He said a new water treatment plant went into commission on Aboriginal Day on June 21, 2016, but that only the north side of the community was hooked up at the time. The community has a north side and a south side, with five kilometres of water pipes in between. The south side was finally connected in December, giving the whole community clean water.
Even so, Craig says there are ongoing issues.
A small trailer on the south side and the community’s school still has their water delivered, but the community expects that to be fixed soon.
On the more urgent side, Craig said the water distribution system has major leaks and is missing equipment.
“I’m desperate,” he said. “I want this done before winter. I should only be using 10 cubic metres of water per day for the south community and I’m over 100. Those are big leaks.”
“Once these facilities are built on First Nations, more emphasis should be on keeping them running. Because they have a tendency to neglect them afterwards. You have to jump through all the hoops to get the funding, and a lot of these places fall into disrepair after.”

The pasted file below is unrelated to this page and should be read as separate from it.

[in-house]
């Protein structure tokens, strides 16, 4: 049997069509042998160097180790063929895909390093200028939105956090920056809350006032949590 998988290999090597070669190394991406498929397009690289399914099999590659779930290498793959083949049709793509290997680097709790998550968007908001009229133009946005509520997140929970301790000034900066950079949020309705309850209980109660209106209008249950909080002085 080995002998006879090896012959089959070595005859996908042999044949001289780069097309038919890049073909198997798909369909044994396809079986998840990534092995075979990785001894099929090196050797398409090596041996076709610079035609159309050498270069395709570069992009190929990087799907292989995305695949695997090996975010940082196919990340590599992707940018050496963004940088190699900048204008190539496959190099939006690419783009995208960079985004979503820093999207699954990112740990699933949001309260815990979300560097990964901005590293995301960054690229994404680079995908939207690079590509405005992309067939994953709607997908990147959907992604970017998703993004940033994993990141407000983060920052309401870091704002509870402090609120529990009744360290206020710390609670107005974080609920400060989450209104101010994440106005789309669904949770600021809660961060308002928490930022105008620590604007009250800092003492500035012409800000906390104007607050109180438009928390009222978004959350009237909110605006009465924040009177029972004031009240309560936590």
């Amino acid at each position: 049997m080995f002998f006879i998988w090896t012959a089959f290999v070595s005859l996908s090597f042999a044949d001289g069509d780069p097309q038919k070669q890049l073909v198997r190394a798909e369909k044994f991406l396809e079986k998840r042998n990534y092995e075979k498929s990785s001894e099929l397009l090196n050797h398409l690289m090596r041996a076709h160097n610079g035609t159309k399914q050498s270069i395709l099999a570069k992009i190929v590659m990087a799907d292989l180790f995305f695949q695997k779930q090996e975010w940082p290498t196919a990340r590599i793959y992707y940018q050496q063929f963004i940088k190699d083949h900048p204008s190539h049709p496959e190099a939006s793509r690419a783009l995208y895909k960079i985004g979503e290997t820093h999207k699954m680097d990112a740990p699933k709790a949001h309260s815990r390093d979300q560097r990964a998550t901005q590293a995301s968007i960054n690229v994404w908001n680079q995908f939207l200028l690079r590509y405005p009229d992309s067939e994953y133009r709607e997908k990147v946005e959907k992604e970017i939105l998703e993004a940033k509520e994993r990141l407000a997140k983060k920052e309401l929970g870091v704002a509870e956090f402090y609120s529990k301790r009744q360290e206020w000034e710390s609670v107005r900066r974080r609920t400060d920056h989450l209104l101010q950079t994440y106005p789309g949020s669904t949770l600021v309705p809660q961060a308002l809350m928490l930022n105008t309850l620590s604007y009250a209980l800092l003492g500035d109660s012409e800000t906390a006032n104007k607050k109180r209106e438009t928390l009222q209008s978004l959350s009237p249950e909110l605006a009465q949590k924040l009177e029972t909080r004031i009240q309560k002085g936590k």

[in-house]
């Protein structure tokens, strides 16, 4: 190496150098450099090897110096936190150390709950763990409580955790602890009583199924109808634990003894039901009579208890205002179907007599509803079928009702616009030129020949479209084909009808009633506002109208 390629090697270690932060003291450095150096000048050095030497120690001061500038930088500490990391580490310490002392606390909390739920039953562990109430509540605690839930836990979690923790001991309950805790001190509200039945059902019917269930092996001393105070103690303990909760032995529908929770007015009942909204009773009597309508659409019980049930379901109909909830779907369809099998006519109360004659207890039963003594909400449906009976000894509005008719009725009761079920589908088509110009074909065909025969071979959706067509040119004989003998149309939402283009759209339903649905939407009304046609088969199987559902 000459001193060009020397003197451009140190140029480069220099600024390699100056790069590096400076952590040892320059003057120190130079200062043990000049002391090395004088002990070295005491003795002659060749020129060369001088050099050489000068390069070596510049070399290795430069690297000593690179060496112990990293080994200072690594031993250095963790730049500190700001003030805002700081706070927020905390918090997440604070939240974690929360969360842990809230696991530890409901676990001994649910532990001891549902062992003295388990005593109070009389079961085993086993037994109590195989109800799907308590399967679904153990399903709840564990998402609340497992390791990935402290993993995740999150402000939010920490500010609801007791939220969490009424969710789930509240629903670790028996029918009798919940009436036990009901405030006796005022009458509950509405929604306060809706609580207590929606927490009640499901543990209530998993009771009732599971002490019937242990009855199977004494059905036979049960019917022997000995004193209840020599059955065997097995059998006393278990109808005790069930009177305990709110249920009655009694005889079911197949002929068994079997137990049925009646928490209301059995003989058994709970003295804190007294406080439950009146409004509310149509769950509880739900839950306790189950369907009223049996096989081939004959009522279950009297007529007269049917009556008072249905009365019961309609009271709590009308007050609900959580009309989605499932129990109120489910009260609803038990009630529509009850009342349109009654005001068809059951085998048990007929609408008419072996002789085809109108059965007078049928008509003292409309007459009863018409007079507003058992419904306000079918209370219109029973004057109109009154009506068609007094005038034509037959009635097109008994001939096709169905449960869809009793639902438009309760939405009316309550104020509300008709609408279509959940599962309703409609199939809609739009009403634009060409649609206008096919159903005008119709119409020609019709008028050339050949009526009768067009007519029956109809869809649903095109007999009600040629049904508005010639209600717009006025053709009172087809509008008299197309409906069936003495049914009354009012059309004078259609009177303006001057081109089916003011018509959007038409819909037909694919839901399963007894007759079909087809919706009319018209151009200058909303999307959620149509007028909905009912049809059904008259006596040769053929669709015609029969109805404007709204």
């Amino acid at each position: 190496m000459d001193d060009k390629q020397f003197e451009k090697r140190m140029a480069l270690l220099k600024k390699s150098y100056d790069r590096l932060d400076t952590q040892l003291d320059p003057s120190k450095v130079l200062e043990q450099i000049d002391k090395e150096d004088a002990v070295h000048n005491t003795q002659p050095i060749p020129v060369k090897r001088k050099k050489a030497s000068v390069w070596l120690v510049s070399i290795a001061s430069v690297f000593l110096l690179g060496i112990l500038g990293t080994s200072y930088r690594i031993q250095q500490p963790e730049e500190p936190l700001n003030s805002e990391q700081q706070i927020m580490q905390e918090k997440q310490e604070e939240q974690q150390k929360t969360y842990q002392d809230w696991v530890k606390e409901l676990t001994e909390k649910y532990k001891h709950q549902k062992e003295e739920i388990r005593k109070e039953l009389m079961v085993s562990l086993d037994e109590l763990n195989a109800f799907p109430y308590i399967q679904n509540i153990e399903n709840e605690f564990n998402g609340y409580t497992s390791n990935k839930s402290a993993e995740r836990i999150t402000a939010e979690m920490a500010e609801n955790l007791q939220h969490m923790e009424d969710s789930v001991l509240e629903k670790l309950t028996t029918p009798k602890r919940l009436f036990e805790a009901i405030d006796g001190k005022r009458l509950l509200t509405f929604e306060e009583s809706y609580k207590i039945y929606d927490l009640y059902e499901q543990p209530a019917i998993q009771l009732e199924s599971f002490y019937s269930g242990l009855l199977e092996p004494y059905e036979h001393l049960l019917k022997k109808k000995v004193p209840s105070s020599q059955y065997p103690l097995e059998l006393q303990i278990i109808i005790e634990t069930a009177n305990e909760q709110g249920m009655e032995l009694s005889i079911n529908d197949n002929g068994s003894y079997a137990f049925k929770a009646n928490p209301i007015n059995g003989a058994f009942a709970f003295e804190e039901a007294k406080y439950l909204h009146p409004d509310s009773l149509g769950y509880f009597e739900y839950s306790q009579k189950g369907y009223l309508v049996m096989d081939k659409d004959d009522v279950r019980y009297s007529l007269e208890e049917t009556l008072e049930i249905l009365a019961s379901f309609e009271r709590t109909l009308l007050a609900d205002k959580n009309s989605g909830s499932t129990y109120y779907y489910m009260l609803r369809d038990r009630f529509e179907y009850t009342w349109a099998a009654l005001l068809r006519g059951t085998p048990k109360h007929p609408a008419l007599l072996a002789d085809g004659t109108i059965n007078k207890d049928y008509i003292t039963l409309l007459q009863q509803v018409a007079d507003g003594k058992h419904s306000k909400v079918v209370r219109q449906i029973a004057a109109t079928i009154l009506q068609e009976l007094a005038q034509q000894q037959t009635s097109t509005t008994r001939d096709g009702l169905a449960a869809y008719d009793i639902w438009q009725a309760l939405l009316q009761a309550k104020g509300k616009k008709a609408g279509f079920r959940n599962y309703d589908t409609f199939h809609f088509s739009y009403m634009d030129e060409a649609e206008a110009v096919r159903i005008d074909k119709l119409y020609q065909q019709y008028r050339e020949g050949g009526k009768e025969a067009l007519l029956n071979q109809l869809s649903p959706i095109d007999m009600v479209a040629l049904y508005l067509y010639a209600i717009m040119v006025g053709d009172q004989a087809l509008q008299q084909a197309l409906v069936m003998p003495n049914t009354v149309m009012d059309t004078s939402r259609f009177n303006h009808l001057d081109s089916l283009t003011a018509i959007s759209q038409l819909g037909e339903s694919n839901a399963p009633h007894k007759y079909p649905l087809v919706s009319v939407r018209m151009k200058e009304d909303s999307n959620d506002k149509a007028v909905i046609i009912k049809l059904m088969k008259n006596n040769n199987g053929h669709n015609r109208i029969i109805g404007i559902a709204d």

Indigenous Affairs said Trudeau’s Liberal government had spent $13.3 million on Pic Mobert’s water plant and distribution system since November 2015, but Craig said it was actually funded under the Conservatives. Indigenous Affairs corrected its mistake after VICE News confronted the department about its misinformation.
“You really can’t credit one government or another,” Craig said. “The process for this place getting a water treatment plant took ages.” The initial process to get the plant began when he first started training as a water operator in ‘97 or ‘98. He said bureaucracy was to blame for the delay.
“If it were a municipality it would be an uproar,” added Craig. “First Nations in the north are ignored — out of sight, out of mind. They’re put on the backburner.”
“It’s stupid,” he said. “It’s neglectful.”
Taykwa Tagamou Chief Dwight Sutherland confirmed to VICE News that his northern Ontario community finally has clean drinking water after upgrades to their water system. The Department of Indigenous Affairs said it invested $379,000 to improve filtration at its water plant.